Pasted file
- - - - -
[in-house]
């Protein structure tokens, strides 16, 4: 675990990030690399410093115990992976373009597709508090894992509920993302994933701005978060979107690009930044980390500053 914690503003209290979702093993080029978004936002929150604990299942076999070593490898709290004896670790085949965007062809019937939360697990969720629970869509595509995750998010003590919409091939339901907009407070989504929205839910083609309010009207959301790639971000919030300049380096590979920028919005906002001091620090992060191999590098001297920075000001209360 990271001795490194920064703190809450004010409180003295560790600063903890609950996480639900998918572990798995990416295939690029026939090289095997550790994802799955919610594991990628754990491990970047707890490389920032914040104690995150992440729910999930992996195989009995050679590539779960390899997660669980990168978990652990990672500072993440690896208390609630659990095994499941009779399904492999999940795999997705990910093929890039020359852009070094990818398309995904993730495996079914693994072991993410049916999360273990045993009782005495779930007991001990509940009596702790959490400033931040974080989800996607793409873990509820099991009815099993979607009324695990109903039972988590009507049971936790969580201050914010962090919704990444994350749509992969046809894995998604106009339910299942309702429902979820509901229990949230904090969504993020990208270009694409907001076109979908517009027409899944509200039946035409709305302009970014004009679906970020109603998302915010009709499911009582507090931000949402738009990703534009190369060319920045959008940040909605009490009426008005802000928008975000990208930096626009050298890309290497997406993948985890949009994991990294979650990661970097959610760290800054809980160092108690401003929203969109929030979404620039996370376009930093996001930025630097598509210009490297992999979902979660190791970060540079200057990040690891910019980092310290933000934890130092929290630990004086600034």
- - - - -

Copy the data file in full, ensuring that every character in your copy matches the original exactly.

[in-house]
């Protein structure tokens, strides 16, 4: 675990990030690399410093115990992976373009597709508090894992509920993302994933701005978060979107690009930044980390500053 914690503003209290979702093993080029978004936002929150604990299942076999070593490898709290004896670790085949965007062809019937939360697990969720629970869509595509995750998010003590919409091939339901907009407070989504929205839910083609309010009207959301790639971000919030300049380096590979920028919005906002001091620090992060191999590098001297920075000001209360 990271001795490194920064703190809450004010409180003295560790600063903890609950996480639900998918572990798995990416295939690029026939090289095997550790994802799955919610594991990628754990491990970047707890490389920032914040104690995150992440729910999930992996195989009995050679590539779960390899997660669980990168978990652990990672500072993440690896208390609630659990095994499941009779399904492999999940795999997705990910093929890039020359852009070094990818398309995904993730495996079914693994072991993410049916999360273990045993009782005495779930007991001990509940009596702790959490400033931040974080989800996607793409873990509820099991009815099993979607009324695990109903039972988590009507049971936790969580201050914010962090919704990444994350749509992969046809894995998604106009339910299942309702429902979820509901229990949230904090969504993020990208270009694409907001076109979908517009027409899944509200039946035409709305302009970014004009679906970020109603998302915010009709499911009582507090931000949402738009990703534009190369060319920045959008940040909605009490009426008005802000928008975000990208930096626009050298890309290497997406993948985890949009994991990294979650990661970097959610760290800054809980160092108690401003929203969109929030979404620039996370376009930093996001930025630097598509210009490297992999979902979660190791970060540079200057990040690891910019980092310290933000934890130092929290630990004086600034």